A referendum on the status of Kirkuk was slated to be held in December. When the referendum was delayed, Kurdish leaders saw it as an affront to their "legitimate rights."No Help From Baghdad
The Turkish incursion also threatens to strain relations between the KRG and Baghdad. Kamal Kirkuki, deputy speaker of the Kurdish parliament, told Al-Sharqiyah television on February 24 that the Kurds "believe Turkey's aims go beyond what is said in the Turkish media." Kirkuki expressed frustration with the central government, saying Baghdad should have pressed the issue at the United Nations. Instead, the central government "did not move," he said. Assessing the reasons why, he said the Iraqi position is weak with regards to Turkey, and Baghdad could probably not convince Turkey to change its course.
Regional Prime Minister Nechirvan Barzani also criticized Baghdad in a February 24 press briefing in Irbil. Commenting on Turkey's bombing of civilian infrastructure, Barzani said: "We believe this demonstrates that despite its stated aims, Turkey is targeting the [Iraqi] Kurdistan region itself. I am surprised by Baghdad's weak response to this clear violation of Iraq's sovereignty."
Indeed, Baghdad has aligned with the Turkish, U.S., and European position that the PKK is a terrorist organization. As such, it has reportedly coordinated with the United States and Turkey on the current operation. White House spokesman Scott Stanzel told the press on February 22, "There's an ongoing dialogue between Iraqis and leaders in Turkey about how to best confront the threat of the PKK." He said the U.S. and the Iraqi governments were notified simultaneously about the Turkish military operation. "We urge [Turkey] to work directly also with the Iraqis, including Kurdish government officials, in determining how best to address the threat of the PKK," he added.
Iraq's leaders, including Kurdish leaders in the central government, have thus far adopted a pragmatic approach to dealing with the Turkey-PKK issue. A statement posted to the Iraqi Foreign Ministry's website on February 22 said Deputy Foreign Minister Labid Abawi summoned the Turkish charge d'affaires in Baghdad to express the government's concerns that a "military buildup on the border...could lead to a deterioration of the security situation in the region and affect the stability [in Iraq], and that any military action on the border by the Turkish Army will be intruding" on Iraq's national sovereignty.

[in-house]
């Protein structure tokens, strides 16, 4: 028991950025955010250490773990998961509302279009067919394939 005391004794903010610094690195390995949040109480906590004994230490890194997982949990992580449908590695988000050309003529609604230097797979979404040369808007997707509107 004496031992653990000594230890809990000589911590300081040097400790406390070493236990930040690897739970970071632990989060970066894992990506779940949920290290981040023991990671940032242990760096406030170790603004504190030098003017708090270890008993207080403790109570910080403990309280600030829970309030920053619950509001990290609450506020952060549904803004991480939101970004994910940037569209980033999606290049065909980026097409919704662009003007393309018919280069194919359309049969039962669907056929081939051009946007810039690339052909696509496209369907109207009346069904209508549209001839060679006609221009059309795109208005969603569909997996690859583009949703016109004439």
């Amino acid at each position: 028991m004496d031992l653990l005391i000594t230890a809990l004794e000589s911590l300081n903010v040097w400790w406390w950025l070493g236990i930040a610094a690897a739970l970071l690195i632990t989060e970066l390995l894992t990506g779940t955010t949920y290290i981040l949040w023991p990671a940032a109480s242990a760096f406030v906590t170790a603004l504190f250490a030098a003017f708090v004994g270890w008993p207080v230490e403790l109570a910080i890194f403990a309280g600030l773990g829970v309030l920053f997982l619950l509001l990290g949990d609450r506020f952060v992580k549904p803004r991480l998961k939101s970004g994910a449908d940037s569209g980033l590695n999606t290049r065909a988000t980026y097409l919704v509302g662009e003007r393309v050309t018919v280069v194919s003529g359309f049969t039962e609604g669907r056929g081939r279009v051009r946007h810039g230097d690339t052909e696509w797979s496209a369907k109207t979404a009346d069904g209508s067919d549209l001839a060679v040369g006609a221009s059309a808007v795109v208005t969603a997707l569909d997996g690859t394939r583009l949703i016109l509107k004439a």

Meanwhile, President Jalal Talabani, who is a Kurd, last week accepted an invitation by Turkish President Abdullah Gul to visit Turkey. The visit is expected to take place in April.
For the time being, it appears that the situation will remain stable as long as Turkey adheres to its stated goals, namely to carry out a limited operation targeting the PKK. Should the Turkish Army venture farther south, stability could be affected to a greater degree. If that happens, Turkey may also be subjected to harsh criticism from the international community. But for now, Turkey appears to have the green light from Baghdad and the international community to rein in the PKK.
THE COMPLETE STORY:
RFE/RL's complete coverage of events in Iraq and that country's ongoing transition.